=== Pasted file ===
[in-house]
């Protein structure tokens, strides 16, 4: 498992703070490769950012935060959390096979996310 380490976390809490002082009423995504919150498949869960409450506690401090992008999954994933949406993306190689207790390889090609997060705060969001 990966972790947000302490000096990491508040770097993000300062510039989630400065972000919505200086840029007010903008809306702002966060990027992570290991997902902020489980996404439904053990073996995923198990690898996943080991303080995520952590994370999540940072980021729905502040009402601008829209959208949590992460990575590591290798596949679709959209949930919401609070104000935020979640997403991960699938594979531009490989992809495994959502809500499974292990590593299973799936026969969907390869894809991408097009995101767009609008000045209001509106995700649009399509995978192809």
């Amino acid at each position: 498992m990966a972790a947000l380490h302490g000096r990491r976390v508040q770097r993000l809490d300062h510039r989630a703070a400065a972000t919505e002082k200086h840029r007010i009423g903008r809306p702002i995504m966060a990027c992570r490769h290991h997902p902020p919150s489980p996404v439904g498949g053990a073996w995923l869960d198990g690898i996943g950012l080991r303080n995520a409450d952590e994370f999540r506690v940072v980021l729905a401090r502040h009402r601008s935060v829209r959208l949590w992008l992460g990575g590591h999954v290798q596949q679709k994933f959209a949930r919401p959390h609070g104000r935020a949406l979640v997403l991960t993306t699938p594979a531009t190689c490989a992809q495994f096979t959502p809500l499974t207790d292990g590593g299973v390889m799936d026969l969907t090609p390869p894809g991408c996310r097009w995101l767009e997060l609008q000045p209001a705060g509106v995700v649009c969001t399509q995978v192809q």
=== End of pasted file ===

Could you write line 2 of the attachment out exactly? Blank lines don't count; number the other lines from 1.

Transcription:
């Protein structure tokens, strides 16, 4: 498992703070490769950012935060959390096979996310 380490976390809490002082009423995504919150498949869960409450506690401090992008999954994933949406993306190689207790390889090609997060705060969001 990966972790947000302490000096990491508040770097993000300062510039989630400065972000919505200086840029007010903008809306702002966060990027992570290991997902902020489980996404439904053990073996995923198990690898996943080991303080995520952590994370999540940072980021729905502040009402601008829209959208949590992460990575590591290798596949679709959209949930919401609070104000935020979640997403991960699938594979531009490989992809495994959502809500499974292990590593299973799936026969969907390869894809991408097009995101767009609008000045209001509106995700649009399509995978192809």